With Euro-Wijzer, the Dutch Council for Refugees has created a methodology that increases the financial independence of refugees. ‘They are a vulnerable group, and material temptations are strong. The first thing they receive through the post in the Netherlands, so to speak, are advertising brochures offering expensive phones and huge televisions sets.’
National project manager Corine van Egten outlines the problem. ‘Refugees in the Netherlands belong to a large risk group that can end up with debt problems. They start life in the Netherlands with a very vulnerable income position and are generally aged under twenty, with a low level of education.
Refugees holding residence permits feel a great financial burden towards their family, who live elsewhere. They often start out with loans in order to furnish their homes for which, they are offered a special municipal credit line. In addition to this, they are offered a loan by DUO, the Education Executive Agency, to finance their compulsory integration process. The Netherlands is an extremely complex country in terms of finances and admin. Refugees often have insufficient command of the Dutch language and digital skills to manage their financial affairs independently. Meanwhile, buying on credit is very easy, which increases material temptation.’
In order to make this vulnerable group more financially independent, the Council for Refugees has been developing the Euro-Wiser method since 2015. ‘Founding mother’ and National Projects manager Sylvia van de Graaf explains what this preventive methodology involves. ‘As a result of previous project experience, we can see that introducing refugees to the Euro-Wiser method early on in the integration process is extremely effective. This includes six group sessions in which we use videos and pictograms to explain how to keep a monthly budget. The participants develop their financial and digital skills and also get tips on things like how to save energy. There are also budget coaches for clients who need extra guidance. We explain how the Dutch situation differs from that in their own country.’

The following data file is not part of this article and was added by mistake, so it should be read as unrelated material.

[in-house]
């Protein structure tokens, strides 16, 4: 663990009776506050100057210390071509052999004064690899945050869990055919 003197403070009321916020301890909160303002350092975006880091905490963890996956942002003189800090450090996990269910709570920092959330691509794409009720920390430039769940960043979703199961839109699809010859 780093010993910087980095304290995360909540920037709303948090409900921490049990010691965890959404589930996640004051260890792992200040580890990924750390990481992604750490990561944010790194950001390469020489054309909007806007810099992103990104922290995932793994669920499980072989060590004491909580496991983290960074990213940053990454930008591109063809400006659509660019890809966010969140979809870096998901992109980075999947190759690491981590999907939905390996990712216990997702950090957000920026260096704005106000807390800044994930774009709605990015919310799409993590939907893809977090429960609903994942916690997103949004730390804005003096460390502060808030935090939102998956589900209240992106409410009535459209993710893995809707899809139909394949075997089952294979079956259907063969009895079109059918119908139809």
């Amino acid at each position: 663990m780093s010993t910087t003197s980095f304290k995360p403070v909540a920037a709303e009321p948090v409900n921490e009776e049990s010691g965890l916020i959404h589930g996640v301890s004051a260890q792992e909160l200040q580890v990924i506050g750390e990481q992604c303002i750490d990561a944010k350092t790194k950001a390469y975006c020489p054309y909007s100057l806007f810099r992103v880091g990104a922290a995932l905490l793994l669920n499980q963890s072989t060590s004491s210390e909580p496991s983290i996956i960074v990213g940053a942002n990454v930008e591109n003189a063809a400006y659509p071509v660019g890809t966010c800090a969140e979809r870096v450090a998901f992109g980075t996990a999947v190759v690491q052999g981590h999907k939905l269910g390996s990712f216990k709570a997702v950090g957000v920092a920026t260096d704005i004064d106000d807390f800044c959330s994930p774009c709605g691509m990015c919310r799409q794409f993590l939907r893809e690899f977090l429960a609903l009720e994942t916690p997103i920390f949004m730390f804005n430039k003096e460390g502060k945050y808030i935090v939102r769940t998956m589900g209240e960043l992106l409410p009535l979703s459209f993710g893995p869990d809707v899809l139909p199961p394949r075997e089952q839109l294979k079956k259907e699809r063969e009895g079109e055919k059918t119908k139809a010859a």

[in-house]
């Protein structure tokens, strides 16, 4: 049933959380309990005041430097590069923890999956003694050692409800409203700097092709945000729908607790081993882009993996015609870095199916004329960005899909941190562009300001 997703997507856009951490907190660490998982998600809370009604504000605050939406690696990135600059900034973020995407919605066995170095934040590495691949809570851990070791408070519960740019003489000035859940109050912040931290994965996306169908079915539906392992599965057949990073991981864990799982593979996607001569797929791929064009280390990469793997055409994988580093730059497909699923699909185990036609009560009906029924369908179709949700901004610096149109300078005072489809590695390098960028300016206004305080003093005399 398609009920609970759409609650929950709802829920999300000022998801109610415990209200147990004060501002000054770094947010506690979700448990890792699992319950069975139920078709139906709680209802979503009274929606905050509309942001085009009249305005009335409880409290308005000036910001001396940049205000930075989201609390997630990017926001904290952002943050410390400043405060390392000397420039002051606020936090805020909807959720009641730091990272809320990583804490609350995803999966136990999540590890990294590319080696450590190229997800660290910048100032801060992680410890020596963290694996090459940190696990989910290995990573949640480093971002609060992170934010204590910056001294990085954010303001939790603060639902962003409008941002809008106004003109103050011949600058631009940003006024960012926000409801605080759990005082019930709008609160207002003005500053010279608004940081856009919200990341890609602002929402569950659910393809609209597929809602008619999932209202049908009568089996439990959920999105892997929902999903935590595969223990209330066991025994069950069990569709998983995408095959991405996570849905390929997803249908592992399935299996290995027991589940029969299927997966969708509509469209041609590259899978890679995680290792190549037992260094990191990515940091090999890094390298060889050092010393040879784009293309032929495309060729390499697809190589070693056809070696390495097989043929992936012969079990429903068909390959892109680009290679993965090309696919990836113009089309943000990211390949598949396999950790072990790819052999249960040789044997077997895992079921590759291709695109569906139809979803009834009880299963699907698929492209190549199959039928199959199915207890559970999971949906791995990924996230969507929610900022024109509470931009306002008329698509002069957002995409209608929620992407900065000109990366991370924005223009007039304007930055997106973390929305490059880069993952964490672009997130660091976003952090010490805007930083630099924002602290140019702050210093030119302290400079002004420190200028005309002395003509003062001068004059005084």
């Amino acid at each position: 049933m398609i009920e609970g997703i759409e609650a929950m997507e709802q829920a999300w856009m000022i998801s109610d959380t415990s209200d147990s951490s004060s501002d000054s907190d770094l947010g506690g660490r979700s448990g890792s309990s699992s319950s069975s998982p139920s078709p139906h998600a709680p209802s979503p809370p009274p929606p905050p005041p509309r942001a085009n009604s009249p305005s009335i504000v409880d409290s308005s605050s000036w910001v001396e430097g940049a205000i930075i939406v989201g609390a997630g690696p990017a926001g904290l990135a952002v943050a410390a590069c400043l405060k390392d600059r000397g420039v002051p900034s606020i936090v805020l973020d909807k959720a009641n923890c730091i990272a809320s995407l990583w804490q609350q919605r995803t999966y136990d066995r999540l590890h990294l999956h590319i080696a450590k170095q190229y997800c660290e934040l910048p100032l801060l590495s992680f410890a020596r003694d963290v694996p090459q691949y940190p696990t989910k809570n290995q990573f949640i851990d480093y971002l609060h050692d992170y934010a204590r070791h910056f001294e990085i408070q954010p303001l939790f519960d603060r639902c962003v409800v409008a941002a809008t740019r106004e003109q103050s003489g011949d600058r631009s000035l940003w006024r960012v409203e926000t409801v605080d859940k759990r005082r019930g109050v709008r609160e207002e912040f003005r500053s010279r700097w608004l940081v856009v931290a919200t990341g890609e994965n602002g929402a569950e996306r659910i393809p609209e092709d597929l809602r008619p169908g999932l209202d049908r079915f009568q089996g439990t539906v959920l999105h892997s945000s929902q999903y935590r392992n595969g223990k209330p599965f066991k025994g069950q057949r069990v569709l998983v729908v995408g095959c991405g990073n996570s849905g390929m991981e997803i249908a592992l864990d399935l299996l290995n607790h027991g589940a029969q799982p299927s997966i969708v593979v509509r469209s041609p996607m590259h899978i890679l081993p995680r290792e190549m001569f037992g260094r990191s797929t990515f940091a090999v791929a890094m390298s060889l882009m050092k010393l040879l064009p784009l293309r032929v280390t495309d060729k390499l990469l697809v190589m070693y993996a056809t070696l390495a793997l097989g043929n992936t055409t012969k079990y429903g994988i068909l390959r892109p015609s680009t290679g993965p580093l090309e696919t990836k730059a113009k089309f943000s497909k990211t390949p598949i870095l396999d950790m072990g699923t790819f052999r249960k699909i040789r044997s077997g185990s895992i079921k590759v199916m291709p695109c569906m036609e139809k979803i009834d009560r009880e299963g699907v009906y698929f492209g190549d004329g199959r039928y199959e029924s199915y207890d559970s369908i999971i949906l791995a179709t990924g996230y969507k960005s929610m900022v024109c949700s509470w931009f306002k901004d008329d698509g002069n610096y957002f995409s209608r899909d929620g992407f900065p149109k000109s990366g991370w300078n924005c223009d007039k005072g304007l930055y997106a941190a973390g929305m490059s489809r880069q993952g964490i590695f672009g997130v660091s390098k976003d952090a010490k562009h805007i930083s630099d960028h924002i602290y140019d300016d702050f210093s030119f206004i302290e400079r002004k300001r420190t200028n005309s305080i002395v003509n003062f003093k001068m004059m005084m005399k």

Bassel Hallaq (pictured) fled Syria himself and worked as an interpreter during three Euro-Wiser courses: ‘I translated from Dutch to Arabic, and learnt a lot in the process. Three things in particular: how the Dutch tax system works, and how the government distributes money among agencies to provide services for society. Furthermore, we were taught how to make an expenditure plan and received an Excel sheet in which we could fill out our income and outgoings. The majority of students found this the most useful thing about Euro-Wiser.
We also learnt about work. What are my rights? What is the minimum wage? At that time, I was working at McDonalds after previously doing only volunteer jobs, so when I received a salary, I felt like a king. During the course, I understood that I was earning the minimum wage. I didn’t even know such a thing existed! The best thing about the course was how easy it was to understand everything, even for those who could hardly read or write.’
During the three project years Euro-Wiser helped 3100 refugees in 150 municipalities become financially independent. To this end 1100 trained volunteers were deployed. With the financial support of Oranjefonds, Rabofoundation and Dioraphte, the Dutch Council for Refugees continued to roll out the program across the Netherlands in 2020. Naturally, Covid-19 threw a spanner in the works. The deferred introduction of a new integration law delayed further expansion. Van de Graaf: ‘The law that was due in 2019, will now not enter into force until January 2022. It makes people feel apprehensive. Many local councils have expressed an intention to work with Euro-Wiser, but they would first like to see what the financial impact of the new law will be for them. It has proved to be a reliable programme. We have full confidence that once the new law comes into force, that we will have many new councils coming on board.’